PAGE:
"If you wish it so, Rand al'Thor," Loial said stiffly. He gave a rigid bow and stalked away after Mat and Perrin.
Rand slumped against the stacked sacks of grain. Well, a voice in his head taunted, you did it, didn't you. I had to, he told it. I will be dangerous just to be around. Blood and ashes, I'm going to go mad, and ... No! No, I won't! I will not use the Power, and then I won't go mad, and ... But I can't risk it. I can't, don't you see? But the

The gamblers were looking at him, he realized. All of them, still kneeling against the wall, had turned to stare at him. Shienarans of any class were almost always polite and correct, even to blood enemies, and Ogier were never any enemies of Shienar. Shock filled the gamblers' eyes. Their faces were blank, but their eyes said what he had done was wrong. Part of him thought they were right, and that drove their silent accusation deep. They only looked at him, but he stumbled out of the storeroom as if they were chasing him.
Numbly he went on through the storerooms, hunting a place to secrete himself until some traffic was allowed through the gates again. Then he could hide in the bottom of a victualer's cart, maybe. If they did not search the carts on the way out. If they did not search the storerooms, search the whole keep for him. Stubbornly he refused to think about that, stubbornly concentrated on finding a safe place. But every place he found - a hollow in a stack of grain sacks, a narrow alley along the wall behind some wine barrels, an abandoned storeroom half filled with empty crates and shadows - he could imagine searchers finding him there. He could imagine that unseen watcher, whoever it was - or whatever-finding him there, too. So he hunted on, thirsty and dusty and with cobwebs in his hair.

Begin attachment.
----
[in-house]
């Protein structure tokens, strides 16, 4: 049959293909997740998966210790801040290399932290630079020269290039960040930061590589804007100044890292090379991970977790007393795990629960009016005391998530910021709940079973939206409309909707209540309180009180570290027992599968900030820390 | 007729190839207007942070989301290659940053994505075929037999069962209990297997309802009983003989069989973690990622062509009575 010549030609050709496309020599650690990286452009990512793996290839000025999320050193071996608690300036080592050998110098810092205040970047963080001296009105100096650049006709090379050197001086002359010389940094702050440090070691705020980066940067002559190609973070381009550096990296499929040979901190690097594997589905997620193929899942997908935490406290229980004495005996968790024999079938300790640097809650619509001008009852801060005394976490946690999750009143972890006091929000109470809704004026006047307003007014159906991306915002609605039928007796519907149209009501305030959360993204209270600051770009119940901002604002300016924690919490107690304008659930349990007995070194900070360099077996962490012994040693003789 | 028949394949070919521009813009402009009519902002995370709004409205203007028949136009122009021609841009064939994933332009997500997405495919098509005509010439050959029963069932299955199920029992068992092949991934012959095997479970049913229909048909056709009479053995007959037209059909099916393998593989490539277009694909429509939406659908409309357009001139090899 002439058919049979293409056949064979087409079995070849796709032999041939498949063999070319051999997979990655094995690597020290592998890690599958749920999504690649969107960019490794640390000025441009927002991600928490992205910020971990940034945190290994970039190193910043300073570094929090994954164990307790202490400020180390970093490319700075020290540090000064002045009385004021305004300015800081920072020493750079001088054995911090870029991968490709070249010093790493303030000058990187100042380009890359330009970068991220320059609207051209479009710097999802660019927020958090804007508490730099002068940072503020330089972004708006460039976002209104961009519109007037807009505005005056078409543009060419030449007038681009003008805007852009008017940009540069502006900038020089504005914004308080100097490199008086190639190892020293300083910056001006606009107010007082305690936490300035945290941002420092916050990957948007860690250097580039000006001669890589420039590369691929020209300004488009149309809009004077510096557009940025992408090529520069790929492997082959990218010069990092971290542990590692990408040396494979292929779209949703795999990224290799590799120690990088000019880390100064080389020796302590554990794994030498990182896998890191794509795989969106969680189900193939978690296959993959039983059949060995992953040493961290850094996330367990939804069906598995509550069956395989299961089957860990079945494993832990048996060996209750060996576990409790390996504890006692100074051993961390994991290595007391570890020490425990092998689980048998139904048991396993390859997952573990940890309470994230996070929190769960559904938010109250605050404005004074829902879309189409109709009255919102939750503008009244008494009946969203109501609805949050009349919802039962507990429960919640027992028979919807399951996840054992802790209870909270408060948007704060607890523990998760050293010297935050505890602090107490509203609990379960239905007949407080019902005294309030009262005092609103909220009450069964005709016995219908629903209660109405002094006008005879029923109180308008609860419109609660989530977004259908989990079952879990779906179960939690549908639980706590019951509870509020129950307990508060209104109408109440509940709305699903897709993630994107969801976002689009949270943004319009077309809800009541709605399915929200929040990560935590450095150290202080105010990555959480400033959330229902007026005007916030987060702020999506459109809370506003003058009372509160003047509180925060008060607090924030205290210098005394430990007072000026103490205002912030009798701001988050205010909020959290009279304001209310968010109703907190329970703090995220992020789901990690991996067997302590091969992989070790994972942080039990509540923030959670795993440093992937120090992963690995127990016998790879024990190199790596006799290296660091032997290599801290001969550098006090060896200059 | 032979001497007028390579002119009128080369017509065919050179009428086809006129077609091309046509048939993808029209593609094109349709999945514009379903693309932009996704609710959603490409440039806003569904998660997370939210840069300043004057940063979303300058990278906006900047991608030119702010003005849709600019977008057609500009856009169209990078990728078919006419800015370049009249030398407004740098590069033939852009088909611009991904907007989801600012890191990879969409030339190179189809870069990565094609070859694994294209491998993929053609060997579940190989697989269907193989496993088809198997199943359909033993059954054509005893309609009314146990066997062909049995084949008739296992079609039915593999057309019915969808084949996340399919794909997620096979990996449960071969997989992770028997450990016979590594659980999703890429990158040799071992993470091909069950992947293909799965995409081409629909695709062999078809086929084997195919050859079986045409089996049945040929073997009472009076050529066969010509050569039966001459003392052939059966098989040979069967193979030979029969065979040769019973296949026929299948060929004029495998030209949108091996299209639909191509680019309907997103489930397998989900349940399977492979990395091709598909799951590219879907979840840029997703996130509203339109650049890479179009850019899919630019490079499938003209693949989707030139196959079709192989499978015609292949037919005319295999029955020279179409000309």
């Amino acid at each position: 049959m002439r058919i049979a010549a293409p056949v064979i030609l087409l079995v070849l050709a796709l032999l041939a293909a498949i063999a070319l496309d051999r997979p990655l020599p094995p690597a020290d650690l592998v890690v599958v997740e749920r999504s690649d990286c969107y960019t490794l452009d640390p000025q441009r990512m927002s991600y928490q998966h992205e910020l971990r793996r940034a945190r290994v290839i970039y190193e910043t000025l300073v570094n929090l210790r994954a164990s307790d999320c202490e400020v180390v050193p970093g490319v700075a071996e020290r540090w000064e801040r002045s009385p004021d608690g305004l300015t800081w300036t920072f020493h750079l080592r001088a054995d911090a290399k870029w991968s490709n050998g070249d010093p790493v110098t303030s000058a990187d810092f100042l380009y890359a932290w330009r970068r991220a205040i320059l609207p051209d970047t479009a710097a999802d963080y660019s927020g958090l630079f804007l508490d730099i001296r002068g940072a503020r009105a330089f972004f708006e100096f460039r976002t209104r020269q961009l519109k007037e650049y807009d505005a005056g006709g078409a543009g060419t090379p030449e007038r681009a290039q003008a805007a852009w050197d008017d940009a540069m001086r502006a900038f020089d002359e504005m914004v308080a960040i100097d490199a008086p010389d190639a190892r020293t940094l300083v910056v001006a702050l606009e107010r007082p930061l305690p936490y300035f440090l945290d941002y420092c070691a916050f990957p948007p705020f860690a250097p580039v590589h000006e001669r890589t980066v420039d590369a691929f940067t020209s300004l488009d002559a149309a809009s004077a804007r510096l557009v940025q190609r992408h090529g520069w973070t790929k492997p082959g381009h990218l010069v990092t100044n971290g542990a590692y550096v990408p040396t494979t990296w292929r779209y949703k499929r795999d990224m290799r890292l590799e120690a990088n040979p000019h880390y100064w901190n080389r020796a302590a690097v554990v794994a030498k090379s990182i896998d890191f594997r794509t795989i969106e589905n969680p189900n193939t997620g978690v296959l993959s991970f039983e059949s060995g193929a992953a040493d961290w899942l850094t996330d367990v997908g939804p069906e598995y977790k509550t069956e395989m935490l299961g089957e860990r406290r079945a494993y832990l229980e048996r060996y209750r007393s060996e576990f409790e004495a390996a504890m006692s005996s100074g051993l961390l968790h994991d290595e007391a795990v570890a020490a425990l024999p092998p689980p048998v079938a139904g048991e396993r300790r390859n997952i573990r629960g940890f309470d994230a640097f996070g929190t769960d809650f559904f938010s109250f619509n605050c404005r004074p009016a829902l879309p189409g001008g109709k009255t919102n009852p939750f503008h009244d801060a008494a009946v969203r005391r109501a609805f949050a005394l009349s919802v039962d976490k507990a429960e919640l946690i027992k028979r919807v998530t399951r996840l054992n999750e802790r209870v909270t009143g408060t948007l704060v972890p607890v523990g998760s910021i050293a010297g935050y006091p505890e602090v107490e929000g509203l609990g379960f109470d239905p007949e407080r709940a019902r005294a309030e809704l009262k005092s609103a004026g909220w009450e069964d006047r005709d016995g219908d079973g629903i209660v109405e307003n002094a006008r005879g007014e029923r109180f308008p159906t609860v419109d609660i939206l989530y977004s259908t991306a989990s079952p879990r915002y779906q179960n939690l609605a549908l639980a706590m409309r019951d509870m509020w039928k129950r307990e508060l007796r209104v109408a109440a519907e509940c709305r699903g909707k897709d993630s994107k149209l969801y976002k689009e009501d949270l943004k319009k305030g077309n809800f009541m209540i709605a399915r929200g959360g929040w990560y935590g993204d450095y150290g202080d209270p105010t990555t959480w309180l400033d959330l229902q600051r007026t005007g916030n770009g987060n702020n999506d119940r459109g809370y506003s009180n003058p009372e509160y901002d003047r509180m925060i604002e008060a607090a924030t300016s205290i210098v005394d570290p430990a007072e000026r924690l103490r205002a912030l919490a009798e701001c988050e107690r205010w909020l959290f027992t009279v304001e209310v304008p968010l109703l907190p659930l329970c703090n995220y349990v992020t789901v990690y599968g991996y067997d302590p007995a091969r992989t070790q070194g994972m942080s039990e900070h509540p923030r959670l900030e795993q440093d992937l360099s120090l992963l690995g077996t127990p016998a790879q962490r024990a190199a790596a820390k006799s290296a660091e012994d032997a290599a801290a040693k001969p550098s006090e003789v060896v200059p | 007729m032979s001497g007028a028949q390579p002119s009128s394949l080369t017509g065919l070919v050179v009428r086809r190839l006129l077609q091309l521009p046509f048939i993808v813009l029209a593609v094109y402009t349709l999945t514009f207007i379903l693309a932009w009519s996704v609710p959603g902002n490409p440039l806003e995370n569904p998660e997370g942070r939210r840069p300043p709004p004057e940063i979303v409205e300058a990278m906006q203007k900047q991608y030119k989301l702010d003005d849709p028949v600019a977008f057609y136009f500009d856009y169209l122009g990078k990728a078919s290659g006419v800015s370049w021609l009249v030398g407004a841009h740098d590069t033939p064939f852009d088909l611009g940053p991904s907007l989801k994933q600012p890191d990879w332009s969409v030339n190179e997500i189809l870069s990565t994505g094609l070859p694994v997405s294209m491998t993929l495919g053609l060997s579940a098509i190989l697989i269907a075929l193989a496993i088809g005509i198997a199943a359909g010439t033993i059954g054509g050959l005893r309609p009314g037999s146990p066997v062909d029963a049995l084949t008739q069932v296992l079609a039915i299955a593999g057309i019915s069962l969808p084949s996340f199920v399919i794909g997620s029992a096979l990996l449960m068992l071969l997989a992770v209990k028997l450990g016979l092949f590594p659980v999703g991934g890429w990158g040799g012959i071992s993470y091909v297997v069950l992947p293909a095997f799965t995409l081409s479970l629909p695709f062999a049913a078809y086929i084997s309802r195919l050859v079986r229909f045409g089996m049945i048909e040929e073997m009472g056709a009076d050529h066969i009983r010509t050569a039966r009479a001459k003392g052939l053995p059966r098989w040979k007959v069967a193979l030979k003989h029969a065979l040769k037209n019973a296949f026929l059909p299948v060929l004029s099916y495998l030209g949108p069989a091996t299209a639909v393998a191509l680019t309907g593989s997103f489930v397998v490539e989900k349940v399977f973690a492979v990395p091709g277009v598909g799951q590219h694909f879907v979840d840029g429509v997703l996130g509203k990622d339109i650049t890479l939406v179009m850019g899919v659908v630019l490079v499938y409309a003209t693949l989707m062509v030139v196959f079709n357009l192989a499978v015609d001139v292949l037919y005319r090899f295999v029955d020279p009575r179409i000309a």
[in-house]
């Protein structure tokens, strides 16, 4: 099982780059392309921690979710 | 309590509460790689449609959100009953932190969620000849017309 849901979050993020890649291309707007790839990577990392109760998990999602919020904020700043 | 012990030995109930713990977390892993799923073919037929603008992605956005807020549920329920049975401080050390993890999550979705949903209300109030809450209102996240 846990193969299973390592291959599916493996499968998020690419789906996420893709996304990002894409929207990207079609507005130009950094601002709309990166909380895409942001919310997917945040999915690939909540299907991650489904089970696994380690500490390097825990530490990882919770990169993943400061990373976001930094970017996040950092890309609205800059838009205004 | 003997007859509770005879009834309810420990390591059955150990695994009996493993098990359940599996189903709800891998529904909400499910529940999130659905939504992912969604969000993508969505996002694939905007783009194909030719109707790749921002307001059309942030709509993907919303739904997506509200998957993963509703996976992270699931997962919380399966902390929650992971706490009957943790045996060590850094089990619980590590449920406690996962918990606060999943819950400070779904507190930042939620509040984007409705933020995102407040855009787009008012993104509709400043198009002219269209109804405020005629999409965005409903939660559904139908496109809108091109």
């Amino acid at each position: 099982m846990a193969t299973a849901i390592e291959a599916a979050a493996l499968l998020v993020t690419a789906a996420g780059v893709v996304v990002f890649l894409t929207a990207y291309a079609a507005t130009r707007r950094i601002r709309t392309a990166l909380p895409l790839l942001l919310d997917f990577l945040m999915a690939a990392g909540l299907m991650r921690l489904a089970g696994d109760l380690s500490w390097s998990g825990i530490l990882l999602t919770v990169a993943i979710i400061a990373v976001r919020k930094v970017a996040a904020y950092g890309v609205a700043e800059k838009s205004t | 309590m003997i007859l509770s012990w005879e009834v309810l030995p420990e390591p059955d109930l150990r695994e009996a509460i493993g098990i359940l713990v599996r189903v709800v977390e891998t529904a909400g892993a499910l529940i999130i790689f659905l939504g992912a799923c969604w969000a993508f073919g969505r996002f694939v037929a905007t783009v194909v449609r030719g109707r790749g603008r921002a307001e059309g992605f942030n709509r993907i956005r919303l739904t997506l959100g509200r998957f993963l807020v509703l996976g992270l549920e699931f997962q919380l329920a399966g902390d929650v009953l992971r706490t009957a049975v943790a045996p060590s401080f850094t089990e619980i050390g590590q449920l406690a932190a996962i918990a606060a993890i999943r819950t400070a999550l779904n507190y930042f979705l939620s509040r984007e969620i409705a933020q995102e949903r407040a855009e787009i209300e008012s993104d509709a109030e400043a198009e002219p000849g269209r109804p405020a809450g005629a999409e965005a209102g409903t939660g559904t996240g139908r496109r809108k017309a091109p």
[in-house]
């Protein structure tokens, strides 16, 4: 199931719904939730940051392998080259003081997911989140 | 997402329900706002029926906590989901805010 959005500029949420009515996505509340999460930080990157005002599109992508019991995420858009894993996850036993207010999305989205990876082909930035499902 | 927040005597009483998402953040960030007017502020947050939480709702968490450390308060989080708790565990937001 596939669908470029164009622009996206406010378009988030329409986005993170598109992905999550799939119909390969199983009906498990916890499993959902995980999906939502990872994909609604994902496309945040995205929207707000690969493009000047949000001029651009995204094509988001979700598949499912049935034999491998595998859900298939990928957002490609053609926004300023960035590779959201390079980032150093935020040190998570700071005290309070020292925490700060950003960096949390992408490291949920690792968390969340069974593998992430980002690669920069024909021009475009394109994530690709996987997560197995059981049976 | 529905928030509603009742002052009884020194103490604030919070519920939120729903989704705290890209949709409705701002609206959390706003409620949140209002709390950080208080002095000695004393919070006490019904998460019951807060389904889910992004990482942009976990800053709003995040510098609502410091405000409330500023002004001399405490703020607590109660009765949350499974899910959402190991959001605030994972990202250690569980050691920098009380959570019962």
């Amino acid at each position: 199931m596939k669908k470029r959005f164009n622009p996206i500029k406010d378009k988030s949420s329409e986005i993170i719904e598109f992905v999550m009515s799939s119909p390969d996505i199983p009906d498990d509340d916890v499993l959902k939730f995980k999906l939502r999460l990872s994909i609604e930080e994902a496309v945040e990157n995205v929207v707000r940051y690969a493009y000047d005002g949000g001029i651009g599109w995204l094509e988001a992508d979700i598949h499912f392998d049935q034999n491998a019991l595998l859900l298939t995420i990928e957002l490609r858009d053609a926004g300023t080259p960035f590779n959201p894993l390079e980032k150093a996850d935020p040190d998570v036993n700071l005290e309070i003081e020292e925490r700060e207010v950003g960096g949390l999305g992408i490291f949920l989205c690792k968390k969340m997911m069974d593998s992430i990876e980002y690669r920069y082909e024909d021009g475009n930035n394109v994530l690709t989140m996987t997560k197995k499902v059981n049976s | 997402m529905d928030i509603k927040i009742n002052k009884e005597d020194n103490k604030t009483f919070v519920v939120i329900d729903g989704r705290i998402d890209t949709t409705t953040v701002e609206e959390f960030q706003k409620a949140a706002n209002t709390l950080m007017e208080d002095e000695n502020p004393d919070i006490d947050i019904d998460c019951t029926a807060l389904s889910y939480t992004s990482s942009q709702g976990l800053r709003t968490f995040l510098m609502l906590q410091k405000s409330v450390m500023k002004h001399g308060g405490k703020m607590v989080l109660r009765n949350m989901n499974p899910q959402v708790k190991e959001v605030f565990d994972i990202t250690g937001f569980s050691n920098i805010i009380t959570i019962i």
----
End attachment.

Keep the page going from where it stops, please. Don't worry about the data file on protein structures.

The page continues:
And then he came out into a dimly torchlit corridor, and Egwene was creeping along it, pausing to peer into the storerooms she passed. Her dark hair, hanging to her waist, was caught back with a red ribbon, and she wore a goosegray dress in the Shienaran fashion, trimmed in red. At the sight of her, sadness and loss rolled over him, worse than when he had chased Mat and Perrin and Loial away. He had grown up thinking he would marry Egwene one day; they both had. But now...
She jumped when he popped out right in front of her, and her breath caught loudly, but what she said was, "So there you are. Mat and Perrin told me what you did. And Loial. I know what you're trying to do, Rand, and it is plain foolish." She crossed her arms under her breasts, and her big, dark eyes fixed him sternly. He always wondered how she managed to seem to be looking down at him - she did it at will - although she was only as tall as his chest, and two years younger besides.